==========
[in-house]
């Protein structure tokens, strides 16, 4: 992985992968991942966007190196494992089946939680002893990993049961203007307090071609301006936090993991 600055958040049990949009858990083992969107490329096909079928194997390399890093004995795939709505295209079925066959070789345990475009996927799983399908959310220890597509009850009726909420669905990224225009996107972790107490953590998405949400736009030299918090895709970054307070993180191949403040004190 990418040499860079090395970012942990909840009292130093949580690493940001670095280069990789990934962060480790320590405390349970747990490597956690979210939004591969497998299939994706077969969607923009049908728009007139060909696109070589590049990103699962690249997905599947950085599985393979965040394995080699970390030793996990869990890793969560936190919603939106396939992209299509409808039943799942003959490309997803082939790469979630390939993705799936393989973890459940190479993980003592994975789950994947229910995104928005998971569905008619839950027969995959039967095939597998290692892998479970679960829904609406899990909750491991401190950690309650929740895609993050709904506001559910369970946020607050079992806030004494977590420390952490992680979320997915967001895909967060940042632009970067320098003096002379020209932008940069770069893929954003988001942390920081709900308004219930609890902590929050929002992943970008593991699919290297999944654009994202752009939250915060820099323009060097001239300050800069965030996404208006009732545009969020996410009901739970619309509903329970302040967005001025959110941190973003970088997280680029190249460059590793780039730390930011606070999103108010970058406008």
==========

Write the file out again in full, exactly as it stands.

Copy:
[in-house]
């Protein structure tokens, strides 16, 4: 992985992968991942966007190196494992089946939680002893990993049961203007307090071609301006936090993991 600055958040049990949009858990083992969107490329096909079928194997390399890093004995795939709505295209079925066959070789345990475009996927799983399908959310220890597509009850009726909420669905990224225009996107972790107490953590998405949400736009030299918090895709970054307070993180191949403040004190 990418040499860079090395970012942990909840009292130093949580690493940001670095280069990789990934962060480790320590405390349970747990490597956690979210939004591969497998299939994706077969969607923009049908728009007139060909696109070589590049990103699962690249997905599947950085599985393979965040394995080699970390030793996990869990890793969560936190919603939106396939992209299509409808039943799942003959490309997803082939790469979630390939993705799936393989973890459940190479993980003592994975789950994947229910995104928005998971569905008619839950027969995959039967095939597998290692892998479970679960829904609406899990909750491991401190950690309650929740895609993050709904506001559910369970946020607050079992806030004494977590420390952490992680979320997915967001895909967060940042632009970067320098003096002379020209932008940069770069893929954003988001942390920081709900308004219930609890902590929050929002992943970008593991699919290297999944654009994202752009939250915060820099323009060097001239300050800069965030996404208006009732545009969020996410009901739970619309509903329970302040967005001025959110941190973003970088997280680029190249460059590793780039730390930011606070999103108010970058406008």